Boehner made the announcement on Thursday -- hours before the Senate blocked competing Democratic and Republican infrastructure bills -- suggesting funding levels likely to be at or above current levels.
The "energy and infrastructure jobs bill" would combine an expansion of energy production with initiatives to repair and improve infrastructure, according to a posting on the speaker's blog. It would also reform the way infrastructure money is spent.
"This is a new devoted revenue stream," he said. "As American-made energy production increases, so too does the revenue from infrastructure projects."
Boehner said the bill would be introduced in the next couple of weeks, once the details are finalized. Aides said the House committees of jurisdiction would set the revenue levels in the bill and decide what areas to open for drilling.
The GOP has long pushed for more American oil and gas production as a way of reducing the nation's dependence on foreign energy sources, and the Speaker's plan could help Republicans rebut Democratic claims that they are ignoring crumbling roads and bridges across the country.
The energy half of Boehner's plan, however, could face serious hurdles in the Senate.
Oil-states Demand a Share of the Revenue
Republicans and conservative and oil-state Democrats back large-scale expansions of oil drilling, but the majority of Senate Democrats oppose it.
The plan could also face criticism from drilling advocates who have their own ideas about where to direct the money. Sen. Mary Landrieu (D-La.) is a strong supporter of expanded offshore drilling, but argues that coastal states with energy development off their shores should receive a substantial share of leasing and royalty money.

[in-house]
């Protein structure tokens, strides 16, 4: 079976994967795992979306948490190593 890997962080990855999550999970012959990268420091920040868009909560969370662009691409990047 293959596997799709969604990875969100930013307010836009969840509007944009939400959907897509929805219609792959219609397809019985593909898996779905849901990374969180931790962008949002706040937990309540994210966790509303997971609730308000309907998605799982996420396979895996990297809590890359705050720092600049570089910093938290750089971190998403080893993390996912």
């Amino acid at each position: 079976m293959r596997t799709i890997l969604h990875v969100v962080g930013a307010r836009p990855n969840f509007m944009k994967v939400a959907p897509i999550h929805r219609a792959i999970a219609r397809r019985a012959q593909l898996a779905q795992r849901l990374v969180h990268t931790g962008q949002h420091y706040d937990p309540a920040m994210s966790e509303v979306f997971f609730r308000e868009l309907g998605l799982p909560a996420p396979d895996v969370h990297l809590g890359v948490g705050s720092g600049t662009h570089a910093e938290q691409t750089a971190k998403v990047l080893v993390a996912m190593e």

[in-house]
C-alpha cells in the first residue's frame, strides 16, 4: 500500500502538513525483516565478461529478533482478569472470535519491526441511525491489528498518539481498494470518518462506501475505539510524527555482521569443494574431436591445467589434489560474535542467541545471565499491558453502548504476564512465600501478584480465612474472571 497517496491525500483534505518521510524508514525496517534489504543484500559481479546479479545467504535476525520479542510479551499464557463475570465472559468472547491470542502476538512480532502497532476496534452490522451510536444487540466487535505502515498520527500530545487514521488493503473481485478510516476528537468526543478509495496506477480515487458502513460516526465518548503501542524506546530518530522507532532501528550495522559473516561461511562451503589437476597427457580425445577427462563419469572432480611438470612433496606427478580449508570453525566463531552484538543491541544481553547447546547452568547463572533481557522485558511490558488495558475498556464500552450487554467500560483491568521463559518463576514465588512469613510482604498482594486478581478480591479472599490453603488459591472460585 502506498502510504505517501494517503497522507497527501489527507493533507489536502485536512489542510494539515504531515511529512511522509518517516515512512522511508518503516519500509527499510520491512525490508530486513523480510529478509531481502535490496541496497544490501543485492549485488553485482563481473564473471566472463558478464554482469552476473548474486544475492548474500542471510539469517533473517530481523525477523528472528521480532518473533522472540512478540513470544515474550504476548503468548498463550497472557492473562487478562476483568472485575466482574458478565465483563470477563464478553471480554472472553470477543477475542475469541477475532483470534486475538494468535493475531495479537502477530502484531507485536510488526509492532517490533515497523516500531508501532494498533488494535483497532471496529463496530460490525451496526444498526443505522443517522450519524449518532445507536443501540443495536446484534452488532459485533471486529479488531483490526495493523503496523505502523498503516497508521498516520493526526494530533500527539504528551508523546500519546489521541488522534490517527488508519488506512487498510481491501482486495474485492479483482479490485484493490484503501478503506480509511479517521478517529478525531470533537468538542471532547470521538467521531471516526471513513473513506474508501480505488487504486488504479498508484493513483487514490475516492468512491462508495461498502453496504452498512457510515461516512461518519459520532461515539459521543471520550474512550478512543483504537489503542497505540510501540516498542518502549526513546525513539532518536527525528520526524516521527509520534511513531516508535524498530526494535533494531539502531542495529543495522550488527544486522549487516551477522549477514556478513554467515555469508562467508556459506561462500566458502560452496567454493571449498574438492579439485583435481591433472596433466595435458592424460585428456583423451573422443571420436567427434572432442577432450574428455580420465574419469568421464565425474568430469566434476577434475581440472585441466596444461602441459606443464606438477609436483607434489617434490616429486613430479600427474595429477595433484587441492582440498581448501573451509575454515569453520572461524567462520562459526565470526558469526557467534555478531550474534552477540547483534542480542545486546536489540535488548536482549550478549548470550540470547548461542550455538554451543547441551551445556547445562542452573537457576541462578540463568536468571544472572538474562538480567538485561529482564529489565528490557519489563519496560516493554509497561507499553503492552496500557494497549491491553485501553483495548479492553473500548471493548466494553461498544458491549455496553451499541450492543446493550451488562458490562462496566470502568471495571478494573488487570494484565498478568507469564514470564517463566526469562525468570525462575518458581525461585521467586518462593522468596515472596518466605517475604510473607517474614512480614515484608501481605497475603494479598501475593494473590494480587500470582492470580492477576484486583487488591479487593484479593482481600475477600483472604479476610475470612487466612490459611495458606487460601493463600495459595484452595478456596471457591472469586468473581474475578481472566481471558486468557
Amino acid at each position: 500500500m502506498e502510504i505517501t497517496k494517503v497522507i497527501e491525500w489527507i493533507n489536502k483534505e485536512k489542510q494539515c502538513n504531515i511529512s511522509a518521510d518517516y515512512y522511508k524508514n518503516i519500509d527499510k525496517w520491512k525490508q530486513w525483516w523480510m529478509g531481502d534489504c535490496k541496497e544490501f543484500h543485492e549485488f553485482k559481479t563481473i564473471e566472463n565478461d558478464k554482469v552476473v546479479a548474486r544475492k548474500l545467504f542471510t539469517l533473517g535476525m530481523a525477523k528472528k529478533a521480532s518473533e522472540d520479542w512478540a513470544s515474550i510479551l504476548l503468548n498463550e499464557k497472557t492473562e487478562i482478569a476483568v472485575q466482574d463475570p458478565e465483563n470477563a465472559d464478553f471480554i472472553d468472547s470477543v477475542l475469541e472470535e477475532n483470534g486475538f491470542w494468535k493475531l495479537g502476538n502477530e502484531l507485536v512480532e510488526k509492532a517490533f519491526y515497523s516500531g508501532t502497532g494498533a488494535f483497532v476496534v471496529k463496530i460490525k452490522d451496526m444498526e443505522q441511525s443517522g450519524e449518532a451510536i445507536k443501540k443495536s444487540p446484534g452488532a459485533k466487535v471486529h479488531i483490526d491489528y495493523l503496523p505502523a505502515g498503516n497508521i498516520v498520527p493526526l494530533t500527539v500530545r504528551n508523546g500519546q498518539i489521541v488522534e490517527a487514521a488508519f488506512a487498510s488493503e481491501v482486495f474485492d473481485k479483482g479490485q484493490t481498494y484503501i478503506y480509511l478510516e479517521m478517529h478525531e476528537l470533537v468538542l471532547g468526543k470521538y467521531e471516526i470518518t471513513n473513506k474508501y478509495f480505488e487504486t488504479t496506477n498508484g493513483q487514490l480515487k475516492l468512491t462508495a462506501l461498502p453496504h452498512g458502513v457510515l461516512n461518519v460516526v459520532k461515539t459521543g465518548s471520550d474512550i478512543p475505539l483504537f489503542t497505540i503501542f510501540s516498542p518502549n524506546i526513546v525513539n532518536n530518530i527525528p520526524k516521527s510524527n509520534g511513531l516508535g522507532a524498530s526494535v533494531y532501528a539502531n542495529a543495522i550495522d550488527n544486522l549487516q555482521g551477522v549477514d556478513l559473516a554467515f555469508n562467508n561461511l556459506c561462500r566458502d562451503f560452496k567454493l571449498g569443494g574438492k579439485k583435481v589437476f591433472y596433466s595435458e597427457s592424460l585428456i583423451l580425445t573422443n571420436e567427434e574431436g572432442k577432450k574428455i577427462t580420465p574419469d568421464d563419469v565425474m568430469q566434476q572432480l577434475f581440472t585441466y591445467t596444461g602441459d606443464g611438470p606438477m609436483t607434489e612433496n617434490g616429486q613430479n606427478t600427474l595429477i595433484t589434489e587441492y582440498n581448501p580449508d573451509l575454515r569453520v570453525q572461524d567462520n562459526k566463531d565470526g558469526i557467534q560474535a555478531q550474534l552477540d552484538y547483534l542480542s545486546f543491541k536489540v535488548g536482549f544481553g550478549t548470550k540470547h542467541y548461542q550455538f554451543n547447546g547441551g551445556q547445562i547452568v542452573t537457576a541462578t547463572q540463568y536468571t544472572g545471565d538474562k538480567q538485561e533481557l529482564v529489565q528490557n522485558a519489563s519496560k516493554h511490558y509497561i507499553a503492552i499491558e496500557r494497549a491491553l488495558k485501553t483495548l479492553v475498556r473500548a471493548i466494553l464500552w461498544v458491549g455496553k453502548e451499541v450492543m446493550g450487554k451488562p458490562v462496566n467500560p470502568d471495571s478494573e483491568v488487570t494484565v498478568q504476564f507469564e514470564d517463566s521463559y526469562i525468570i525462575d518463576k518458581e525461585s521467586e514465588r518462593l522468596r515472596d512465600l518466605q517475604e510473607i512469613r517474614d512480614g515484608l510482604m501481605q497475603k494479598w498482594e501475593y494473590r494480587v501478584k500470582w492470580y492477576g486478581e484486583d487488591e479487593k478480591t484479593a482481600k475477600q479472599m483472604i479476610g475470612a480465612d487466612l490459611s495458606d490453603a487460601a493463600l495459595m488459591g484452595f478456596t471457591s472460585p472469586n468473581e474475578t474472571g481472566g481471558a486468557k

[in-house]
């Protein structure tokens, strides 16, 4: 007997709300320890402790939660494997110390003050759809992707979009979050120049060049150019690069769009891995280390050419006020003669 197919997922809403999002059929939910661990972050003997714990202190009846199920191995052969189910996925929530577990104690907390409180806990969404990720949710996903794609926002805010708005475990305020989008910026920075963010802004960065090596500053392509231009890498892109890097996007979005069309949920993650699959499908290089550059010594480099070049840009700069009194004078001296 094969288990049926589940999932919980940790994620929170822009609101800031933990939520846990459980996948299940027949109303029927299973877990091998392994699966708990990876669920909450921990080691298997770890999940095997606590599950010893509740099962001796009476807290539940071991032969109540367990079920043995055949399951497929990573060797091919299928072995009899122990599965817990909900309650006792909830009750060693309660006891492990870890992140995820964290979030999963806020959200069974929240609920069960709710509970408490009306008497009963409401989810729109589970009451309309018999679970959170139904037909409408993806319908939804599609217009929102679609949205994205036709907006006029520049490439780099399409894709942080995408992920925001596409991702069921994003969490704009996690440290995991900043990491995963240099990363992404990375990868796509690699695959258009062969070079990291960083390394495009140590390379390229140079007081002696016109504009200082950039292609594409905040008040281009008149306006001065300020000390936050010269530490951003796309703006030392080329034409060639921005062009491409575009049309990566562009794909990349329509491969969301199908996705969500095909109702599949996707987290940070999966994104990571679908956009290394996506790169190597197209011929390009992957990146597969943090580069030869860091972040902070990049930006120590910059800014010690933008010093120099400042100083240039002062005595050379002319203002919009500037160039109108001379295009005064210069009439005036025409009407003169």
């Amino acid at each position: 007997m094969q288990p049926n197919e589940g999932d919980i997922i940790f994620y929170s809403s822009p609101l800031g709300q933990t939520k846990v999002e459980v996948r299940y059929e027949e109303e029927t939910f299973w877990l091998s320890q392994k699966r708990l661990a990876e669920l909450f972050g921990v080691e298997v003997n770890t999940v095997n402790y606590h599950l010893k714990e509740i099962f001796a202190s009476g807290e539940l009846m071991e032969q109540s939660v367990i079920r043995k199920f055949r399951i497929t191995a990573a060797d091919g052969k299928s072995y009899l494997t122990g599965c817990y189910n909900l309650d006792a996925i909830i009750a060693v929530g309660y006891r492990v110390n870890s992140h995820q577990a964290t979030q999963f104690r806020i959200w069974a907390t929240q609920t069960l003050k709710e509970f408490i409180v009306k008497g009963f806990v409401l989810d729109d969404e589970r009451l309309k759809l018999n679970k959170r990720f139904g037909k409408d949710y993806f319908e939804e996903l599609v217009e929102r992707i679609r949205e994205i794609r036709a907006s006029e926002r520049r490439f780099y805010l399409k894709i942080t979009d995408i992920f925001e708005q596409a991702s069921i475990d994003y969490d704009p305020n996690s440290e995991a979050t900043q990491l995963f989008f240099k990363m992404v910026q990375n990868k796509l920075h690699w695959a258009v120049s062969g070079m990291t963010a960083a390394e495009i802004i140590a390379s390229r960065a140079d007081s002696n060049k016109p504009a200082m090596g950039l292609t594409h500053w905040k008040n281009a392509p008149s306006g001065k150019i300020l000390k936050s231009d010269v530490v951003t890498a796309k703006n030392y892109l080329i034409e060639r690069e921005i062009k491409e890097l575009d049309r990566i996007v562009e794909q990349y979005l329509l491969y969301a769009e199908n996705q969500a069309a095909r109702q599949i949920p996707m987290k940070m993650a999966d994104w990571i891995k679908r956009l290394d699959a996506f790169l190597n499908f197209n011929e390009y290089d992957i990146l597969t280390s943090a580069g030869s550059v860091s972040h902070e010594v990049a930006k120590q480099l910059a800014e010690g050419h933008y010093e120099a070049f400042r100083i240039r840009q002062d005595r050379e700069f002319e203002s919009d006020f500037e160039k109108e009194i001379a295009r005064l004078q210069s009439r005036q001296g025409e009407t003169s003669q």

"That drilling would have to have provisions for revenue-sharing for the local counties and host states, including coastal counties and states," Landrieu said in the Capitol on Thursday.
Sen. Lisa Murkowski (Alaska), the top Republican on the Senate Energy and Natural Resources Committee, is also a strong revenue-sharing advocate.
Louisiana and some other Gulf of Mexico states won oil-and-gas revenue-sharing in a 2006 law, ensuring a 37.5 percent cut from certain leases, but the bulk of it does not begin until 2016. Landrieu has said the program should be sped up.
Boehner first floated the concept of combining energy legislation with a surface transportation reauthorization bill in a Sept. 15 address at the Economic Club of Washington.
Prior to the Sept. 15 speech, House Transportation and Infrastructure Committee Chairman John Mica, R-Florida, had been under instruction from House leadership to limit a six-year reauthorization bill to funding levels that could be supported by existing revenue into the Highway Trust Fund. That would result in a cut of roughly one-third in federal highway and transit spending compared to the current annual level, which has been temporarily extended eight times by Congress since the last bill expired in September 2009.